Powering Progress: Clean Energy as an Enabler of a Just Transition

Creating a net-zero energy sector is an opportunity to do more than mitigate the worst impacts of climate change. Done thoughtfully, it can also usher in new job opportunities, a more equitable and socially just future, and a better quality of life for all.

This Tuesday October 26, 2021, VCIB’s CEO Jay-Ann Gilfoy moderated a Destination Net Zero event “Powering Progress: Clean Energy as an Enabler of a Just Transition.” Joining her as speakers were Luisa Da Silva, Executive Director at Iron & Earth, and Freddie Huppé Campbell, Global Hub Coordinator at Indigenous Clean Energy.

“The reality is that not everyone is affected equally and not everyone has the same ability to withstand the impacts and adapt to the new net-zero normal,” said Gilfoy. “We can’t solve this crisis and successfully transition to a net-zero economy if only those of us who can afford the adaptations make the transition, or if a lot of people are left behind by the transition.”

Da Silva, who studied geology, found it very difficult to find jobs that didn’t have to do with the oil industry. Eventually, she found a job in geotechnical and exploration drilling in Alberta.

“I started my transition to move into sustainability in 2017, but opportunities to move in sustainability for people with my career background were few and far between,” said Da Silva. “There weren’t structures in place to help workers like me transition, and right around that time is when oil sand job losses across Canada started. Over 100,000 Canadian fossil fuel workers lost their jobs.”

A study released just last week in The Globe and Mail found that sectors vulnerable to the impact of this transition account for 70 per cent of Canada’s exports, and more than 300 billion dollars in export revenues and investments. Even more importantly, the study found that 800,000 jobs, in every province and territory, are dependent on these sectors.

For this reason, the Government of Canada must make sure that workers are at the forefront of this transition by creating policies that prioritize reskilling and moving towards net-zero.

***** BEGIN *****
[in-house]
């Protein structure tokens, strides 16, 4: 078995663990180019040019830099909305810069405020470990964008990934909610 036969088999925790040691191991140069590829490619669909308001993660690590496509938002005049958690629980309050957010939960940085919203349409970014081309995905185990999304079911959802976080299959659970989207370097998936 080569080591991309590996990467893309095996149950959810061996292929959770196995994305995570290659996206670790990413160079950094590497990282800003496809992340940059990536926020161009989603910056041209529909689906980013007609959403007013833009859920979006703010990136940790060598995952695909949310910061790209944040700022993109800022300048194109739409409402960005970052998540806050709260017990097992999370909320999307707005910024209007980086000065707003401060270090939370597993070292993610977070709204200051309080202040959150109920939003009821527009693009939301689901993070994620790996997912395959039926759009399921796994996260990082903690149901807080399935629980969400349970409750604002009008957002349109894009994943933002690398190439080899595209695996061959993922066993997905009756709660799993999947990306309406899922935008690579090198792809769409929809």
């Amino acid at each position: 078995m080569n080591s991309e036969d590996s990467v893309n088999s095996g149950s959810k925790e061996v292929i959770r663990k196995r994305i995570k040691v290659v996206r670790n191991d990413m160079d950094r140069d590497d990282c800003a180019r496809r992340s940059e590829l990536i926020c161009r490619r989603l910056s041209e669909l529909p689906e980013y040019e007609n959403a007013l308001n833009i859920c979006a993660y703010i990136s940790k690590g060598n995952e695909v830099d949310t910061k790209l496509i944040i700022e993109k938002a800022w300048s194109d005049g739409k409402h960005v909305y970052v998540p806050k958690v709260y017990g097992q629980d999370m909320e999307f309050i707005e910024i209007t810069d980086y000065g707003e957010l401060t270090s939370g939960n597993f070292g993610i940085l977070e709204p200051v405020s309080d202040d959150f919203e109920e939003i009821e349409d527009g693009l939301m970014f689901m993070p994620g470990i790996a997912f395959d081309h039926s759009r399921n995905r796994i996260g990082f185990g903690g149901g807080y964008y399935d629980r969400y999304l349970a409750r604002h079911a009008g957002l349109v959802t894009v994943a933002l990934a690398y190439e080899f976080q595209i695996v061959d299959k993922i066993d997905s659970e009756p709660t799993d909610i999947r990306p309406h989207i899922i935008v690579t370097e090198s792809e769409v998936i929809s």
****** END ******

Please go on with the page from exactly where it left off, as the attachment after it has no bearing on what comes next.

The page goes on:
“Fossil fuel workers have all the base skills needed to build the net-zero economy, but they don’t understand how their skills translate,” Da Silva continued. “With a bit of training and jobs to transition to, they would be able to overcome these barriers (…) If this doesn’t happen soon, talent will leave to search for jobs abroad.”

For Canada in particular, clean energy offers a huge opportunity. Wind and solar energy are the fastest growing sources of electricity in Canada, and renewable energy currently provides 16% of Canada’s total primary energy supply, including electricity, heating, and transportation. That’s higher than the global 13.4%, and higher than OECD countries’ 10.5% (NRCan).

Moreover, the GDP for Canada’s clean energy sector is forecast to grow by an impressive 58% by 2030—significantly more than the 9% growth expected in fossil fuels.

But what does this mean? And what opportunities does this create for people and groups who have largely been excluded from the traditional coal, oil, and gas industries? Governments need to provide reskilling policies and incentives, but the industry itself can also be a big part of the solution.

Huppé Campbell’s organization, Indigenous Clean Energy, focuses on the acceleration of community-renewable energy microgrids in Indigenous spaces as a core component of just global climate action. This year they are taking their efforts globally;

“COP26 is coming soon, and Indigenous Clean Energy has been honored to show our programming there,” said Huppé Campbell. “We’ll host different sessions focusing on Indigenous rights, and the United Nations Declaration of rights of Indigenous people, and how those interconnect with clean energy. We’ll also be bringing forth a session of renewable energy microgrids in the context of policy and legislation.”

Similarly, Da Silva’s organization, Iron & Earth, is a worker led organization that started in 2016 by workers in the oil sands who saw the “writing on the wall.” They formed an organization to empower the fossil fuel industry and indigenous workers to create and implement climate solutions.

“We do that through a number of initiatives, most notably our renewable skills initiative, in which we work with Indigenous communities to help them diversify their energy needs,” said Da Silva. “Many Indigenous communities are 100% Diesel dependent, so we bring trainees so both fossil fuel workers and Indigenous peoples can learn how to do solar and wind installations on their own, to empower them and enable them to work for a net-zero economy.”

As a proud Metis woman, Freddie Huppé Campbell, who has dedicated her life to work towards a just, equitable, and sustainable future, concluded:

“There are centuries of indigenous knowledge out there, there are incredible people working in the clean energy transition spaces that have been working in those spaces for decades. The answers are there, the pathways have been paved, now is the time to really seize them and take action.”


About VCIB

As a B Corp and Canada’s only values driven bank, Vancity Community Investment Bank (VCIB) finances change-maker organizations that are accelerating the net-zero transition, serving the small-to-mid size renewable energy market. VCIB has supported the development and installation of thousands of clean energy and energy efficiency projects across Canada.

Visit our Clean Energy and Commercial Solar Financing pages to learn more. If you’re seeking financing for a clean energy, get in touch.

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